During WWII, Rotterdam was completely flattened by Nazi bombs, resulting in a modern city being built up on the ashes of the previous city. In the recent years, Rotterdam has been injected with a new sense of life, creating a vibrant city life. Some things you can do include taking a boat tour around the Rotterdam harbour, grabbing a bite to eat at the Fenix Food Factory or experiencing the massiveness of the Rotterdam market which is held every Tuesday and Saturday. A special point of interest for Americans is the Hotel New York on the Maas River, which was the last point of departure in Europe for thousands of people emigrating to the United States in hopes of a better life. Stop by for a drink in their classic historic bar.
Quick tip: For a fun and interesting lunch, go to the newly built Markthal – an indoor market with a huge variety of exciting things to taste. The huge ceiling of the Markthal is covered in paintings of various foods and has been called the “largest artwork in the world.”
How to get there from Amsterdam Centraal: Direct train to Rotterdam Centraal. 70 minutes.
7. Culture and Art in The Hague
Home of the Dutch royalty and government, The Hague is often overlooked by tourists visiting the Netherlands, but it is a city not to be missed. Whilst not as quaint as Amsterdam, The Hague is much less touristy and has equally impressive art museums such as the Mauritshuis which houses Vermeer’s The Girl with the Pearl Earring. Also consider visiting Scheveningen Beach where you can brave the cold and touch the North Sea.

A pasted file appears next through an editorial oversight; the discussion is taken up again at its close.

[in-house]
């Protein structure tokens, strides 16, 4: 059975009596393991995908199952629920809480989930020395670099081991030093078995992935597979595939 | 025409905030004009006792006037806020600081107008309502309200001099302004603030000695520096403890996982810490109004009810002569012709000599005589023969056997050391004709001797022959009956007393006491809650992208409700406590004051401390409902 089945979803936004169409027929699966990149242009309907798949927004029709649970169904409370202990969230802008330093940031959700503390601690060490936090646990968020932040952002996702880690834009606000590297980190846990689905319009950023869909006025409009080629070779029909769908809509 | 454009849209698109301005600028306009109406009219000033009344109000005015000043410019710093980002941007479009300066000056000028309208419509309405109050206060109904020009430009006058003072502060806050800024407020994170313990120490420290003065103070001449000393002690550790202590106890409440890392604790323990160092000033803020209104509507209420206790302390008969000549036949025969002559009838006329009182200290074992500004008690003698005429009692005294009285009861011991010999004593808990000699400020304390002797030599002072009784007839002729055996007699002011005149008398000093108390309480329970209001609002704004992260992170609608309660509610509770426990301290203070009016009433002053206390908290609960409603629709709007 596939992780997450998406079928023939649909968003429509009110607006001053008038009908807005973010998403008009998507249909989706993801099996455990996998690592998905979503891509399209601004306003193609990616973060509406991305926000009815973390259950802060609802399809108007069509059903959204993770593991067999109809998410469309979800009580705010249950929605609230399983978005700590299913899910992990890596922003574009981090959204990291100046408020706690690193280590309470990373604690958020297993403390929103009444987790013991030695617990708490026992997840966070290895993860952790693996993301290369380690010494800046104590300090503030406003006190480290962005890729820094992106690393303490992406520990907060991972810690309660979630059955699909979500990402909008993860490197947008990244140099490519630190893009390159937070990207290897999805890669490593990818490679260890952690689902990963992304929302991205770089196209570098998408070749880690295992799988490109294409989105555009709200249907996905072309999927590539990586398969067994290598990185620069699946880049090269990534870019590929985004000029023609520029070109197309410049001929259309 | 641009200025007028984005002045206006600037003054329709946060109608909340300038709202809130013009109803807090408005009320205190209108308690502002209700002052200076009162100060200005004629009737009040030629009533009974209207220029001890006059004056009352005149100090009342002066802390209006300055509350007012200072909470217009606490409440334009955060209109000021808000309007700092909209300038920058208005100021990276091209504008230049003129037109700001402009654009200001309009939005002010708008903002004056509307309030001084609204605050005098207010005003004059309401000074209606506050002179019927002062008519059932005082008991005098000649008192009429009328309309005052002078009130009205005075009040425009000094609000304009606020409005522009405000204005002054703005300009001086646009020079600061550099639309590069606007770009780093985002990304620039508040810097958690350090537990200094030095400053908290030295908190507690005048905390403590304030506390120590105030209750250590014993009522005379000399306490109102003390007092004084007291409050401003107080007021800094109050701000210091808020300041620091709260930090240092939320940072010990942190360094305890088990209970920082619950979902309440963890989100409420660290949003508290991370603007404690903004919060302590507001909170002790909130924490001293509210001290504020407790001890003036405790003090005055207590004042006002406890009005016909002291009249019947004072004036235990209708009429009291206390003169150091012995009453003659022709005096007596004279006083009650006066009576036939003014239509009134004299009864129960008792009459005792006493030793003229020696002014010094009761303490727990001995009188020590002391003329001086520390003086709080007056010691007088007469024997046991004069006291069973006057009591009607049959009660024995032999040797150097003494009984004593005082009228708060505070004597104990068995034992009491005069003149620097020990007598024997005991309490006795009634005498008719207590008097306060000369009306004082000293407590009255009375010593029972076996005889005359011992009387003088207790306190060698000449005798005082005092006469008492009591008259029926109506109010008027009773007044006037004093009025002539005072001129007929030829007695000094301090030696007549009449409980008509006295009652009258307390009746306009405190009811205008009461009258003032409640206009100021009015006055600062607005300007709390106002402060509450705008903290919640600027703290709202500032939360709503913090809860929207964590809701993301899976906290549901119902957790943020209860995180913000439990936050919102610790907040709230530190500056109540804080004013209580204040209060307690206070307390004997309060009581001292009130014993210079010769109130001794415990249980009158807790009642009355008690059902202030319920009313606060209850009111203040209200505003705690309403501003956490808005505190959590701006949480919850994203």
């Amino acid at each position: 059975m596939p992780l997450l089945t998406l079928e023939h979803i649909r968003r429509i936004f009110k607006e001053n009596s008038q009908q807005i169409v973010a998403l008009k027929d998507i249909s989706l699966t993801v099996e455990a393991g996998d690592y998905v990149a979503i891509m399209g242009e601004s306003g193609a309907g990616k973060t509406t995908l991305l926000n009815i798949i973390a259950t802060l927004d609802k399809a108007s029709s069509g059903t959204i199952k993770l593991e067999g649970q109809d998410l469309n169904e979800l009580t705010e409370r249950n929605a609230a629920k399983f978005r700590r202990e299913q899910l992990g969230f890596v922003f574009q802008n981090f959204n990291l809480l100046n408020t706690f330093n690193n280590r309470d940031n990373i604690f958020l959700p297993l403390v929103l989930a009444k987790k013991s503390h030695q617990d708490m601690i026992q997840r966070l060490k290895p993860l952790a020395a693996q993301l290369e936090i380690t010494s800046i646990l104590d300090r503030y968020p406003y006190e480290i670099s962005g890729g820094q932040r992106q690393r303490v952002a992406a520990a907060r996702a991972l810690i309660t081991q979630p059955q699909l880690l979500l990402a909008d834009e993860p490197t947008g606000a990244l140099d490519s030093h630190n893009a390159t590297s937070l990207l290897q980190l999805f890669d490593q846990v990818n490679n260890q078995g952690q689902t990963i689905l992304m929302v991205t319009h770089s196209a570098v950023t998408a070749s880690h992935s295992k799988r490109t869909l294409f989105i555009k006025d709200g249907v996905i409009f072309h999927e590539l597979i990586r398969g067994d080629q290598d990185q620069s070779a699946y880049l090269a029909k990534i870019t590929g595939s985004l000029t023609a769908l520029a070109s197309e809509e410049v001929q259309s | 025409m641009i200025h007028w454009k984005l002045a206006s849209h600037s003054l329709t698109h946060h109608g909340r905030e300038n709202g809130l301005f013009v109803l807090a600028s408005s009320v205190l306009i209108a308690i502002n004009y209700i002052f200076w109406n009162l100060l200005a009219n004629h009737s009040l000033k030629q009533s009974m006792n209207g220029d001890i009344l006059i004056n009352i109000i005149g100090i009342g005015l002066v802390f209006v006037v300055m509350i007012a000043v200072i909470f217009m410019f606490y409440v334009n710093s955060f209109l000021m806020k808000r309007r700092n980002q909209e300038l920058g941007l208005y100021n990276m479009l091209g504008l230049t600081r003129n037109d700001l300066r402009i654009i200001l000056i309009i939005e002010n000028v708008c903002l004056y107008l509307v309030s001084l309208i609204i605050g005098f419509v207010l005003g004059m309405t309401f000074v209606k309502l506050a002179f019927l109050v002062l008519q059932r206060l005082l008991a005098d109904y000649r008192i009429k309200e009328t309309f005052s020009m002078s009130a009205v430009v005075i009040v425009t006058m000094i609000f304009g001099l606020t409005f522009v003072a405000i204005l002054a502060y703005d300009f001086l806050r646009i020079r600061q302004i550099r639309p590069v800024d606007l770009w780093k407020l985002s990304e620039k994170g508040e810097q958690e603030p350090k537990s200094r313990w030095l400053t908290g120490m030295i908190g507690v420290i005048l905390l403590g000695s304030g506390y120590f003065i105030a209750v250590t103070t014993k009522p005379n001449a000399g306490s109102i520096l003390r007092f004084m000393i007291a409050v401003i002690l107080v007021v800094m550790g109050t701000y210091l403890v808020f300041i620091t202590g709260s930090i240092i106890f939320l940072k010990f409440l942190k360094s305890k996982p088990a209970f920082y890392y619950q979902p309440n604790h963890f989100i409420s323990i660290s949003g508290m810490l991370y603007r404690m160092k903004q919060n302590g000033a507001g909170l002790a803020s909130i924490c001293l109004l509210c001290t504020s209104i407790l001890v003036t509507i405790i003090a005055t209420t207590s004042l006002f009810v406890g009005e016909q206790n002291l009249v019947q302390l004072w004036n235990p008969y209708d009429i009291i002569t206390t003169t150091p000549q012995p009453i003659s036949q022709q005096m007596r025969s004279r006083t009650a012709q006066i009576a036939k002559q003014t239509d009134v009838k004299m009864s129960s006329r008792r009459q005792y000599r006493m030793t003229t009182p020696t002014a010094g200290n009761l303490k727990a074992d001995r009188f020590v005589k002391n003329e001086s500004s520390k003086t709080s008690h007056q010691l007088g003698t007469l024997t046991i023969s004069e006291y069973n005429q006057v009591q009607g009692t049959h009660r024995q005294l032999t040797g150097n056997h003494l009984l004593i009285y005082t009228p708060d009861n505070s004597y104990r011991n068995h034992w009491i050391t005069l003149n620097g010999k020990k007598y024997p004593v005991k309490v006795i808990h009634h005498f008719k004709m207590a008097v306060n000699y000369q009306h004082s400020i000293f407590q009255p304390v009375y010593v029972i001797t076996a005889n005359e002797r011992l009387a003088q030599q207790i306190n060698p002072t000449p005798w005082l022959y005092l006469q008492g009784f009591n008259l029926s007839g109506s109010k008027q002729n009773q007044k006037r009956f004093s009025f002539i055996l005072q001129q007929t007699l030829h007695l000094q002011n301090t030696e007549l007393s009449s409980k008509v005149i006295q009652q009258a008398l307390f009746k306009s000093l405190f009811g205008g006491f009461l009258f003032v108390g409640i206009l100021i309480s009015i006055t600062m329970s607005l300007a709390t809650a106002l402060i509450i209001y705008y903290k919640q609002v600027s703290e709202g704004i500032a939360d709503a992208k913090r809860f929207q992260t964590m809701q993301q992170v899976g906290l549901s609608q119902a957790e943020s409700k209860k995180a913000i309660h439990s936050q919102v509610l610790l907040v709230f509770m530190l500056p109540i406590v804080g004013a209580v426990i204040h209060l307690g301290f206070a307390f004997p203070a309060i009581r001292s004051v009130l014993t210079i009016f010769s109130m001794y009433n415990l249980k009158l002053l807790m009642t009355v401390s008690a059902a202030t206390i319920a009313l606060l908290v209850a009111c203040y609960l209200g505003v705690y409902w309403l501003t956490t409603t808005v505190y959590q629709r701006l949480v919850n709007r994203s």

Quick tip: Consider buying a Museumkaart if you intend on visiting more than five museums during your stay in the Netherlands. The Museumkaart gets you free entrance and often front-of-the-line privileges to over 400 museums throughout the country (like the Mauritshuis), so make sure to buy it at the beginning of your trip! It can be bought at all participating museums.
How to get there from Amsterdam Centraal: Direct train to Den Haag Centraal. 50 minutes.
8. Brussels, Belgium
When you’re in Europe, it’s easy to jump on a train and in a matter of hours be exploring another country! To make Brussels a feasible day trip from Amsterdam, plan on an early mornin. Depart from Amsterdam Central no later than 9:00 if you want time to truly discover the heart of Brussels. Being the capital of Belgium, Brussels is similar to Amsterdam in terms of the numbers of tourists, but if you know where to go, you can avoid the throngs of people and experience the more local lifestyle. A great area for drinks in the evening is along the street Borgwal, where there are many cute bars and restaurants.
Quick tip: Try to avoid restaurants on the main square as these not only be the most touristy, but are often more expensive than restaurants a few streets away.
How to get there from Amsterdam Centraal: Direct International train to Brussels Zuid/Midi, get off at Brussels Central. 3 hours and 20 minutes.
Amsterdam is a wonderful city to explore and with so many things to do, it’s easy to forget about the rest of the Netherlands. Hopefully this list has given you a few ideas of some day trips you can take to expand your cultural knowledge of this beautiful country – all without having to pack your bags and get a new hotel room!